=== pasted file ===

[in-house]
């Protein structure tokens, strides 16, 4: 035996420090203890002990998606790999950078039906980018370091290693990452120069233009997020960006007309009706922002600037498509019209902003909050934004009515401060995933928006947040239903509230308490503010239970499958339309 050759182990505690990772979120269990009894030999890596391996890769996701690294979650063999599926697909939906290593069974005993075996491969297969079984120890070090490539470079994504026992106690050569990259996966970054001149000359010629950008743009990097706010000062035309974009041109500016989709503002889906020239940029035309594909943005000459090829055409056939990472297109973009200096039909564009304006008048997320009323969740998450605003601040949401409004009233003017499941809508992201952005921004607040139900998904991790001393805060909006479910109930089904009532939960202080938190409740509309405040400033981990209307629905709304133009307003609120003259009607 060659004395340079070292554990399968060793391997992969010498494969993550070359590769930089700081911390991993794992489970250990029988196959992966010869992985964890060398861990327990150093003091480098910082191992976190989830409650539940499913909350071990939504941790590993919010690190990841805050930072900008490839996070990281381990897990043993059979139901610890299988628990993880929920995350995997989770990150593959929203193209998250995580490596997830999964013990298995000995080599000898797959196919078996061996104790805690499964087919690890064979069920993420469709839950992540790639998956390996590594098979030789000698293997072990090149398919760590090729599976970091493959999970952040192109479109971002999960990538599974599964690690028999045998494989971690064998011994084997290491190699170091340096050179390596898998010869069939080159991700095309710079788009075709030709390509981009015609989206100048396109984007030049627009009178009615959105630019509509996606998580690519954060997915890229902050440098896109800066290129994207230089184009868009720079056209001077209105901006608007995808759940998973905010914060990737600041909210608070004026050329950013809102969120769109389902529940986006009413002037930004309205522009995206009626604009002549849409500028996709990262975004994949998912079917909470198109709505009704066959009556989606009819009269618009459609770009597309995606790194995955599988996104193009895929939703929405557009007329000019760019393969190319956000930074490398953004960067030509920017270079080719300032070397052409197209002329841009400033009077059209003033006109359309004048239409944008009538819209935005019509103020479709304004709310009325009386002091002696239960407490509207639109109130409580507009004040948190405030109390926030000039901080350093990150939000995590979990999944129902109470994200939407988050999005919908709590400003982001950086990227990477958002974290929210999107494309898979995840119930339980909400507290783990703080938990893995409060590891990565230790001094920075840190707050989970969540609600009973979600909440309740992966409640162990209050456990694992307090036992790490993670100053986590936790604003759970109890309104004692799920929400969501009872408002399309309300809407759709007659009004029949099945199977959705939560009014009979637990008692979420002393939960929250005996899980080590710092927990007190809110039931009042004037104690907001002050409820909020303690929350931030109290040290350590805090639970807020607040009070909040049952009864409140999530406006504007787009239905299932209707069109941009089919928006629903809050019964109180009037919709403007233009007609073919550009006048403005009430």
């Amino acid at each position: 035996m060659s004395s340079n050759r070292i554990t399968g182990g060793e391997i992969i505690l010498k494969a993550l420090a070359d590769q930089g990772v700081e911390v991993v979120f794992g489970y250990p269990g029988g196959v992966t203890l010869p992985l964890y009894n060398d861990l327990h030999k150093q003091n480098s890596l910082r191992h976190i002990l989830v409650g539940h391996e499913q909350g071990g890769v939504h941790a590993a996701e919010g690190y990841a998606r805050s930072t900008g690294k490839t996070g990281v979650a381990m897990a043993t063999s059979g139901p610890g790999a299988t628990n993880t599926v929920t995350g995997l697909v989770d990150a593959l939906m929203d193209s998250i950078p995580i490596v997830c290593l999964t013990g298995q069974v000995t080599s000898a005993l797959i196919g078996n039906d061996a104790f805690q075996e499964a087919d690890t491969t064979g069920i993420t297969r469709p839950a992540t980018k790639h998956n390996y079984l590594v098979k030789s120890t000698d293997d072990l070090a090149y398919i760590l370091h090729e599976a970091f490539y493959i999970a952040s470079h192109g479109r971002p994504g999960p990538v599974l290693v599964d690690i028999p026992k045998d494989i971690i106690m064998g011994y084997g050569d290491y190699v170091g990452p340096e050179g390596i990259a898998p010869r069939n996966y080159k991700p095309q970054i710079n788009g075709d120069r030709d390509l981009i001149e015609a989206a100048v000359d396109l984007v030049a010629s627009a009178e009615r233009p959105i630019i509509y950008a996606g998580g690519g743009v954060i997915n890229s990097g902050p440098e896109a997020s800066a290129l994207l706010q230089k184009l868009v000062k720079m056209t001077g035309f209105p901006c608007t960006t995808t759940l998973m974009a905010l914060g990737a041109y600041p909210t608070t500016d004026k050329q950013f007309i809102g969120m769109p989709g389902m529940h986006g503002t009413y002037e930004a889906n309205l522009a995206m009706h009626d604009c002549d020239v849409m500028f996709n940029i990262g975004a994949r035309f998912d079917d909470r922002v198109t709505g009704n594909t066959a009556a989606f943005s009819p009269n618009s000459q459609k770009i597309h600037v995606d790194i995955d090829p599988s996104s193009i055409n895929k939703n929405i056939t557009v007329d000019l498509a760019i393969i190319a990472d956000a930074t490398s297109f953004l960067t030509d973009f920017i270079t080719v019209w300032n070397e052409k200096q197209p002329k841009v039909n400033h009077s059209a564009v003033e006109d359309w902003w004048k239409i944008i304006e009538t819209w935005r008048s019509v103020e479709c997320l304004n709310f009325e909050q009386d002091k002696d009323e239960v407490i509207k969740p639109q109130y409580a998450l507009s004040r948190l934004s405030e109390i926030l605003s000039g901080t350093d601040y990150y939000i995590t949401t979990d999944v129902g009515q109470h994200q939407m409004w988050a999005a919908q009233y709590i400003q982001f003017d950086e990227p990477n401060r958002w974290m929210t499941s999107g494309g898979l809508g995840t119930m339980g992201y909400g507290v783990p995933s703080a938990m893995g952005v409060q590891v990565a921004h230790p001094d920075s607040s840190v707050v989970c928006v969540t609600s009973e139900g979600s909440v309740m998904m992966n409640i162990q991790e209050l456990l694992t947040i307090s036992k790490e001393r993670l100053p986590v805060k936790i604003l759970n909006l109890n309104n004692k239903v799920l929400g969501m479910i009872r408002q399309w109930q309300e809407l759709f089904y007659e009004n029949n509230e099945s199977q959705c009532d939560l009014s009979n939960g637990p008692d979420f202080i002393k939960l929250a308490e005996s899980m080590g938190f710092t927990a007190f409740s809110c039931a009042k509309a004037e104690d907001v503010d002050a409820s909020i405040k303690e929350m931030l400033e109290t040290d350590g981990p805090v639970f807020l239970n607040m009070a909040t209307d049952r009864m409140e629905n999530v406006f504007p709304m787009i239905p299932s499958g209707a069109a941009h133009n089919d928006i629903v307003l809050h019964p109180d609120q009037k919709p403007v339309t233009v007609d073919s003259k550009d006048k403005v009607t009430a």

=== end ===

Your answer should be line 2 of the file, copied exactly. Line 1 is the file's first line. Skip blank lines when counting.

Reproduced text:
């Protein structure tokens, strides 16, 4: 035996420090203890002990998606790999950078039906980018370091290693990452120069233009997020960006007309009706922002600037498509019209902003909050934004009515401060995933928006947040239903509230308490503010239970499958339309 050759182990505690990772979120269990009894030999890596391996890769996701690294979650063999599926697909939906290593069974005993075996491969297969079984120890070090490539470079994504026992106690050569990259996966970054001149000359010629950008743009990097706010000062035309974009041109500016989709503002889906020239940029035309594909943005000459090829055409056939990472297109973009200096039909564009304006008048997320009323969740998450605003601040949401409004009233003017499941809508992201952005921004607040139900998904991790001393805060909006479910109930089904009532939960202080938190409740509309405040400033981990209307629905709304133009307003609120003259009607 060659004395340079070292554990399968060793391997992969010498494969993550070359590769930089700081911390991993794992489970250990029988196959992966010869992985964890060398861990327990150093003091480098910082191992976190989830409650539940499913909350071990939504941790590993919010690190990841805050930072900008490839996070990281381990897990043993059979139901610890299988628990993880929920995350995997989770990150593959929203193209998250995580490596997830999964013990298995000995080599000898797959196919078996061996104790805690499964087919690890064979069920993420469709839950992540790639998956390996590594098979030789000698293997072990090149398919760590090729599976970091493959999970952040192109479109971002999960990538599974599964690690028999045998494989971690064998011994084997290491190699170091340096050179390596898998010869069939080159991700095309710079788009075709030709390509981009015609989206100048396109984007030049627009009178009615959105630019509509996606998580690519954060997915890229902050440098896109800066290129994207230089184009868009720079056209001077209105901006608007995808759940998973905010914060990737600041909210608070004026050329950013809102969120769109389902529940986006009413002037930004309205522009995206009626604009002549849409500028996709990262975004994949998912079917909470198109709505009704066959009556989606009819009269618009459609770009597309995606790194995955599988996104193009895929939703929405557009007329000019760019393969190319956000930074490398953004960067030509920017270079080719300032070397052409197209002329841009400033009077059209003033006109359309004048239409944008009538819209935005019509103020479709304004709310009325009386002091002696239960407490509207639109109130409580507009004040948190405030109390926030000039901080350093990150939000995590979990999944129902109470994200939407988050999005919908709590400003982001950086990227990477958002974290929210999107494309898979995840119930339980909400507290783990703080938990893995409060590891990565230790001094920075840190707050989970969540609600009973979600909440309740992966409640162990209050456990694992307090036992790490993670100053986590936790604003759970109890309104004692799920929400969501009872408002399309309300809407759709007659009004029949099945199977959705939560009014009979637990008692979420002393939960929250005996899980080590710092927990007190809110039931009042004037104690907001002050409820909020303690929350931030109290040290350590805090639970807020607040009070909040049952009864409140999530406006504007787009239905299932209707069109941009089919928006629903809050019964109180009037919709403007233009007609073919550009006048403005009430």